A Note on Braking

It’s no secret that bicycle industry supply chains were broken during the height of the COVID-19 pandemic. Almost every specification page for a bike in production then had a disclaimer stating components might be substituted. My test rig had such a substitution.

Cannondale specified Shimano’s MT501 hydraulic disc brakes on the Scalpel SE2. However, the test sample was shod with Tektro Gemini SL hydraulic binders.

I was not a fan of the Tektro units, as I found them underpowered, and they faded and lost progressiveness on longer descents. I’ve never had these issues with the Shimano MT501s, which I’ve tested frequently on other mountain bikes.

So, I am refraining from commenting further on this bike’s braking performance. I am 100% certain that with the correct Shimano system, the braking performance of my tester would improve dramatically.

Cannondale has offered to source the correct brakes. If the logistics work out and I have the bandwidth to retest the bike in 100% correct format, I will update this review.

Other Riding Impressions

Right away, I noticed how quiet the bike was. Cannondale needs to share its internal cabling and wiring methods with other brands. The Scalpel SE2 was easily the quietest internally routed mountain bike I have tested to date.

The choice of the aluminum Stan’s NoTubes Crest D rims definitely helped keep the MSRP to $4,050. Despite hammering them hard on rocky terrain, I had no issues with the rims, DT spokes, or Shimano hubs. I felt like this was a fair trade to keep the price down, and it opens the bike up to an obvious upgrade for those wanting swankier hoops.

The Maxxis Ardent Race (front) and Rekon Race (rear) tires never suffered a puncture and performed adequately. If I were to keep this bike, I would most likely replace the front tire with another Rekon Race to improve the cornering feel on hardpacked trails.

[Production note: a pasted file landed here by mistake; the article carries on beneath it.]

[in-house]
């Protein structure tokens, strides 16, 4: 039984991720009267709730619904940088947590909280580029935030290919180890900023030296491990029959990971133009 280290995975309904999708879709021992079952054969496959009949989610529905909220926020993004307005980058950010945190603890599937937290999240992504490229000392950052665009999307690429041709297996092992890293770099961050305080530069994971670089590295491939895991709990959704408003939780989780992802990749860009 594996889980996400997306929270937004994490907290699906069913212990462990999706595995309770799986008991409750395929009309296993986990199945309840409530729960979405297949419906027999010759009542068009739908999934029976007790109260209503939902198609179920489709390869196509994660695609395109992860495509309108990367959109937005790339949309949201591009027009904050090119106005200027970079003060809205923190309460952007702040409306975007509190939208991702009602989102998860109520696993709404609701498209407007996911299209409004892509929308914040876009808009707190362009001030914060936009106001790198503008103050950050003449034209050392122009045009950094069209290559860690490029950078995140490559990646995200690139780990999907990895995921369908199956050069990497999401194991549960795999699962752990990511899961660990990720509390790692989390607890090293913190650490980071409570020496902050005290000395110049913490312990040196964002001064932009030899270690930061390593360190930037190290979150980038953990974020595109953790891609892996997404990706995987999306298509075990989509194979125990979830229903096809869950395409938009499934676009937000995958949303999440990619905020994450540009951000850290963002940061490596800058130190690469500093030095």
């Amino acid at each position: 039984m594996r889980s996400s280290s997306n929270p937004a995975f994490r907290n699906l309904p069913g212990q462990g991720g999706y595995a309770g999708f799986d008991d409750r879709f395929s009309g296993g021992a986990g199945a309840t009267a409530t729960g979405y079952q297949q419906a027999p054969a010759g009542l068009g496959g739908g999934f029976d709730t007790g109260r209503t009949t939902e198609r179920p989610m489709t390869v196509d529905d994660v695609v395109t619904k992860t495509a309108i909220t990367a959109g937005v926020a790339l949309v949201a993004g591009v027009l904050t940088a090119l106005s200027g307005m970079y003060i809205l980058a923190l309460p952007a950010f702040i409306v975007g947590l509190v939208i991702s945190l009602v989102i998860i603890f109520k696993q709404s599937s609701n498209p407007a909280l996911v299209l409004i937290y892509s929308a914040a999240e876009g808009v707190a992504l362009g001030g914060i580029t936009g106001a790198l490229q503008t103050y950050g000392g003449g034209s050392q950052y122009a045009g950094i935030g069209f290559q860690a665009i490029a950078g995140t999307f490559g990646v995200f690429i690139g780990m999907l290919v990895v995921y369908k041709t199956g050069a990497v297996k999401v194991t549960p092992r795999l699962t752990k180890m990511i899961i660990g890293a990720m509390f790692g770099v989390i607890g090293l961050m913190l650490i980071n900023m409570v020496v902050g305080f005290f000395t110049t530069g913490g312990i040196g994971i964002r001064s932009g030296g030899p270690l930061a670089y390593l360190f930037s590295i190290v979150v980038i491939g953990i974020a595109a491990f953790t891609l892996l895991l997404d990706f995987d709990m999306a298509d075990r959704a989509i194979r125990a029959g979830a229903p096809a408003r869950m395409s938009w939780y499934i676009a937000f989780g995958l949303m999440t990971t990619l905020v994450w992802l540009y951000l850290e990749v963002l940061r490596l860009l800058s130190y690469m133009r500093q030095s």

Conclusions on the Cannondale Scalpel SE2

Cannondale Scalpel SE2 front view
The Cannondale private-label cockpit components worked adequately well and left room for upgrades; (photo/Seiji Ishii)

I walked away from the Cannondale Scalpel SE2 with one overarching thought: This is the bike for cross-country riding for those who are more concerned with the grin factor than their split times, power outputs, or heart rates. I could have much more fun on my usual cross-country testing loops, hopping and skipping over things I normally carve around on a CX rig.

On trail bike terrain, I had to be more deliberate; on trails I know well, I had to apply some strategy. This added to my fun factor on these outings compared to how I ride them on a 140mm+ bike. The Scalpel SE2 rewarded me when I cared less about my section time and more about having fun and improving my bike handling skills.

I can’t overstate how well the Flex-Pivot rear suspension worked. I’ve not had great experiences with flex-stay designs. This was an anomaly I gladly accepted — great performance with fewer pivots, links, and zero unwanted play.

The Cannondale Scalpel SE2 is also an excellent choice for those wanting to get into a category-crossing bike without breaking the bank and who want to upgrade their steed as they advance as riders. Every spec component worked adequately well, but each had an upgrade path that I felt would be enjoyable to pursue as skills improved.

Finally, the Black Magic frame finish was an utter show-stopper. Once, a UPS driver shouted at me to pull over just so he could take a closer look.

a cyclist resting on a guardrail